maybe ready for jam

pruning for plum jam

the final result - practical though not pretty

I might leave them in the basket for a couple of days (inside) to ripen a little more before the attempt at cooking up a batch of jam. The proof of the pudding is in the eating, although in this case it will be the proof of the jam is in the spreading (and eating goes without saying).

352/366: plum pecking alert

My plums are growing beautifully. Plenty of rain interspersed with days of sunshine have aided their growth. The severe pruning I gave them earlier has helped condense their nutrients into where they are needed most, but some fertiliser is imminent.

eight green plums

However, now is the time the birds have also noticed the hint of colour change in the fruit, and have tested it out. Not quite palatable or soft enough for their liking, it is time now to consider some safety measures on my part.

bird plum pecking alert

I went down to Bunning’s and found the only netting they have for fruit trees is in white. Apparently they stopped stocking green last year. That’s unfortunate, as I prefer something that blends with nature, but maybe white scares the birds off as an added deterrent to the discomfort of the netting?

plums starting to get some colour

280/366: green plums

The blossoms have come and gone, the vibrant green leaves have flourished, and now in place of the pretty white flowers plums have appeared as they start their long journey towards fruition.

These green plums are only the size of my pinkie (smallest finger), just a fraction of the size they will attain when they ripen in January. Plum jam seems so far away at the moment.

14/366: pruning the plum tree

Last Winter I had pruned the top of the plum trees, but due to our extended holiday, during Spring more branches appeared and were shooting skywards.

My plan is to lop the tops off to encourage lower growth and ease of fruit-picking. A facebook friend told me that her 82-year-old father was still climbing a ladder to pick fruit, with the assurance that her mother was holding the ladder. I do not wish that scenario for myself, so I am taking affirmative action now.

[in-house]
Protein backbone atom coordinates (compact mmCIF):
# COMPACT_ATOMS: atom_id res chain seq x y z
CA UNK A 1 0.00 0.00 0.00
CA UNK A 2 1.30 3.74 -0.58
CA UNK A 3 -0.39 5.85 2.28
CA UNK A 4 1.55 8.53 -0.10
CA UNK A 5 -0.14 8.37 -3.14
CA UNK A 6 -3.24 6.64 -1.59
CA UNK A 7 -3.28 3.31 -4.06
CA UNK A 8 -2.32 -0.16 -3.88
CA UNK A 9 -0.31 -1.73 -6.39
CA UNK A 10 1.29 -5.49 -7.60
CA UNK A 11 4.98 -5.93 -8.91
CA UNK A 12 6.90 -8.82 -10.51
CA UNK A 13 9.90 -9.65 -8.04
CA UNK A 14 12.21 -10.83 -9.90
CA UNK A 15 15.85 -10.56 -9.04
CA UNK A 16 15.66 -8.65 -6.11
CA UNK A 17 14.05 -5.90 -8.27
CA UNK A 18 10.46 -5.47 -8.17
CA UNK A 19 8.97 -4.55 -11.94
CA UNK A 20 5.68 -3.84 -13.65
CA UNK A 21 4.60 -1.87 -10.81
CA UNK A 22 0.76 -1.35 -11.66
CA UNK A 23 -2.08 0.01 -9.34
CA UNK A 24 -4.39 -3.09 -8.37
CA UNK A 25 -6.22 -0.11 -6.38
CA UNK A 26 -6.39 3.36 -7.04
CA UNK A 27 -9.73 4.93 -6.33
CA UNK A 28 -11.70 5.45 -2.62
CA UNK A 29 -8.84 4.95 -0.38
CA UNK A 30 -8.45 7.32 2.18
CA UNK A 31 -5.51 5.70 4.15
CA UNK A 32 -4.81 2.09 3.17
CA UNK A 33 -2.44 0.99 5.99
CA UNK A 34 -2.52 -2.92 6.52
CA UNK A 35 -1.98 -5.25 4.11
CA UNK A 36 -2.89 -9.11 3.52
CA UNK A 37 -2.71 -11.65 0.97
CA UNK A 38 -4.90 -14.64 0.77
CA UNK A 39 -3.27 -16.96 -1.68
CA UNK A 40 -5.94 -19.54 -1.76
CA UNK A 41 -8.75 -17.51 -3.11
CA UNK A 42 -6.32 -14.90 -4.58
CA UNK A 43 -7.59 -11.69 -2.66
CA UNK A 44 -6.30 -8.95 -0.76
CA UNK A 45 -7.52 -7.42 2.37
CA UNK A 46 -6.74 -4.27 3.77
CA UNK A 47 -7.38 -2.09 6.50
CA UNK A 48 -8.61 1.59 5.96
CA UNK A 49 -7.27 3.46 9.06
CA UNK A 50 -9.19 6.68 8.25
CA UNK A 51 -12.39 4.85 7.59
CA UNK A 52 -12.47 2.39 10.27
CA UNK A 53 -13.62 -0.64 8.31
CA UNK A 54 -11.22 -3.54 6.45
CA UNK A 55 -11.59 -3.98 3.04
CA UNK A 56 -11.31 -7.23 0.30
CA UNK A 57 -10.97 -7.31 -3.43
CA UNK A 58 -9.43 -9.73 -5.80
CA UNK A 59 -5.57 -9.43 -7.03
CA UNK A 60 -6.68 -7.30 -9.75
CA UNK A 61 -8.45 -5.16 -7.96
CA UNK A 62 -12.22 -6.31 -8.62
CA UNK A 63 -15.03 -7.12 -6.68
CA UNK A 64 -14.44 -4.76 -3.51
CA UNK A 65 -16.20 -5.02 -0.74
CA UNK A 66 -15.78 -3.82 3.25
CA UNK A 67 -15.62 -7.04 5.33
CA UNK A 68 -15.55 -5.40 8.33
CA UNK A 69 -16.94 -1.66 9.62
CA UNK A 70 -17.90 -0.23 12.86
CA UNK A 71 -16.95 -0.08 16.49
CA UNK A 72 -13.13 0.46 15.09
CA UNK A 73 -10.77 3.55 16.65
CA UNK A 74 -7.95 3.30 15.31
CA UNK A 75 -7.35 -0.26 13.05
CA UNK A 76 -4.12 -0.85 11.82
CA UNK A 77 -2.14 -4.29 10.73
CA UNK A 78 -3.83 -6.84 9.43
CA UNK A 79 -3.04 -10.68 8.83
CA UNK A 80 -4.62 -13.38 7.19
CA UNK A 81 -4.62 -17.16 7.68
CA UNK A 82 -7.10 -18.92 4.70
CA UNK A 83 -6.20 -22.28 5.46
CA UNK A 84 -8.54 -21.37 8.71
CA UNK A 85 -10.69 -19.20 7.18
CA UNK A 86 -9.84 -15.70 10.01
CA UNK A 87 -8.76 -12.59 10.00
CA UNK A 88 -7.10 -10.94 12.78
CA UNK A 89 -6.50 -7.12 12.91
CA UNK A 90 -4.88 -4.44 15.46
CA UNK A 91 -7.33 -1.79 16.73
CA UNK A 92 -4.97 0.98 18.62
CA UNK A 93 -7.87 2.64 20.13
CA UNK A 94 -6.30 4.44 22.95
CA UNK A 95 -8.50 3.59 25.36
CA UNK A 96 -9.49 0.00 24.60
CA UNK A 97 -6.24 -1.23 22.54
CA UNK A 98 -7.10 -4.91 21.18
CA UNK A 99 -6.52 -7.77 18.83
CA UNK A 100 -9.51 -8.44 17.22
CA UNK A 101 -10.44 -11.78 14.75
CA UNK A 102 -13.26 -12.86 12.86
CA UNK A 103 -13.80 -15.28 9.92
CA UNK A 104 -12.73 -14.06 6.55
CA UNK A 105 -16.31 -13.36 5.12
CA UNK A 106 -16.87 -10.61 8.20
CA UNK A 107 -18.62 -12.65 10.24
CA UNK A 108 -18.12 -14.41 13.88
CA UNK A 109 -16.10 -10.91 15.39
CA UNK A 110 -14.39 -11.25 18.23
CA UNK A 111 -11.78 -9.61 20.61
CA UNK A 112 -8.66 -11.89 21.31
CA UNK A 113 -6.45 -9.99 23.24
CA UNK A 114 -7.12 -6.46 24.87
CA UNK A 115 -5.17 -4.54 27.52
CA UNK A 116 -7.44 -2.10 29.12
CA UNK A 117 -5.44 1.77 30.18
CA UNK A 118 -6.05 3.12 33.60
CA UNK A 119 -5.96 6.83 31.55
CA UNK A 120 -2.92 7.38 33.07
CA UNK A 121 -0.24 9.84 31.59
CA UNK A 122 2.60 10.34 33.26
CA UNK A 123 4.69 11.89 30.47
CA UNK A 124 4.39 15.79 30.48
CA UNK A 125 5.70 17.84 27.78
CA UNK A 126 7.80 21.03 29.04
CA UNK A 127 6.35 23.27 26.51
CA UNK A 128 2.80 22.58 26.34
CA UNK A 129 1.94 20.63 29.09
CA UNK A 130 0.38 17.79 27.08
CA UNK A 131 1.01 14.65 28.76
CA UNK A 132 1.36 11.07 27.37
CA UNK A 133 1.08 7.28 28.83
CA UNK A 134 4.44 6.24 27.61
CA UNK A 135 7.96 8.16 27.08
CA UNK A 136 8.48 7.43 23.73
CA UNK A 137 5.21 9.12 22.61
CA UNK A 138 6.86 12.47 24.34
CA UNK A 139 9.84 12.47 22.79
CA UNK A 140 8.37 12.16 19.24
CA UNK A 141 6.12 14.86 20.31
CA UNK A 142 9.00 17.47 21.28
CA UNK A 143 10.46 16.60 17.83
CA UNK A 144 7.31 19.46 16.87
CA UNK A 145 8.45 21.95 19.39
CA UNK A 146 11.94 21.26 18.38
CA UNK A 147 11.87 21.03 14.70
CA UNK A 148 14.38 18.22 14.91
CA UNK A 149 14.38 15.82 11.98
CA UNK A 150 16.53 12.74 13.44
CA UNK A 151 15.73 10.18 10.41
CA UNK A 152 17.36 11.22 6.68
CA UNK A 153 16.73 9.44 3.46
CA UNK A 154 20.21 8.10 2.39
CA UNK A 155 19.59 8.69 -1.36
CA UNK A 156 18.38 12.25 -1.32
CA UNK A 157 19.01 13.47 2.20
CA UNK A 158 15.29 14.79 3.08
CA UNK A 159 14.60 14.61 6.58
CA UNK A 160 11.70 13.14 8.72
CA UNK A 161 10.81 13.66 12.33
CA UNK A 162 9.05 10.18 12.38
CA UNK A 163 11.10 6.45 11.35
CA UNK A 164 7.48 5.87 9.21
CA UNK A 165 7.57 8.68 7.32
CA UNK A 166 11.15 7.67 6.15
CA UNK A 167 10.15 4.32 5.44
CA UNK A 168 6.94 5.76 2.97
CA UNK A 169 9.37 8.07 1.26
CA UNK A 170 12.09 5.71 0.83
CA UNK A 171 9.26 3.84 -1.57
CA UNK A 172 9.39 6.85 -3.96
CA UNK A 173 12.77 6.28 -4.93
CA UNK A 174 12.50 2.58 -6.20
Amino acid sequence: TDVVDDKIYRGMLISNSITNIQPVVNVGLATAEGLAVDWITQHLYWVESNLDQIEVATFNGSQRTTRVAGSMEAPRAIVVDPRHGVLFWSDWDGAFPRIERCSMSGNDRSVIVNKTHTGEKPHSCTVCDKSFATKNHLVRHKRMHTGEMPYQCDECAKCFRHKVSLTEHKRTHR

Possibly Summer is not the recommended time for undertaking such a task, but I like to strike while the iron’s hot. If I happen to be motivated, I do it, in case the momentum doesn’t last.

I have pruned the second-largest tree, but still have to attack the biggest one. Rome wasn’t built in a day, and I have found that to keep going in a large garden one has to take it in stages. How do you eat an elephant? One bite at a time. So rather than getting overwhelmed by the big picture, I try and focus on one area at a time, and vary the chores to keep myself entertained.

Now I have discovered that we possibly have a fourth plum tree. Again, it is quite small so I might even pot it to give to someone who can replant it in their garden. Another generation of Satsuma plums may live on!

A good reward after the pruning was to enjoy a bowl of stewed plums with some yoghurt.

8/366: that’s just plum dandy

Years ago when we were growing up we had a favourite old plum tree, which my Dad said was a Satsuma plum. They are very large plums with an almost burgundy coloured flesh when very ripe. Mum used to make delicious plum jam and stewed plums, often served with custard or ice-cream.

At the family home we ended up with a couple of these plum trees, and my dear old dad transplanted one of them into our garden. Some years later another one just appeared near the original one. It took me a while to realise it was actually the same plum tree, as the leaves looked quite different on the younger tree. And now we have a third one, which this year has proven to be the same, as it has fruited for the first time. It’s getting to be a regular orchard out there.

The tradition continues, and every time I stew some plums I relive fond memories of both my dear departed parents.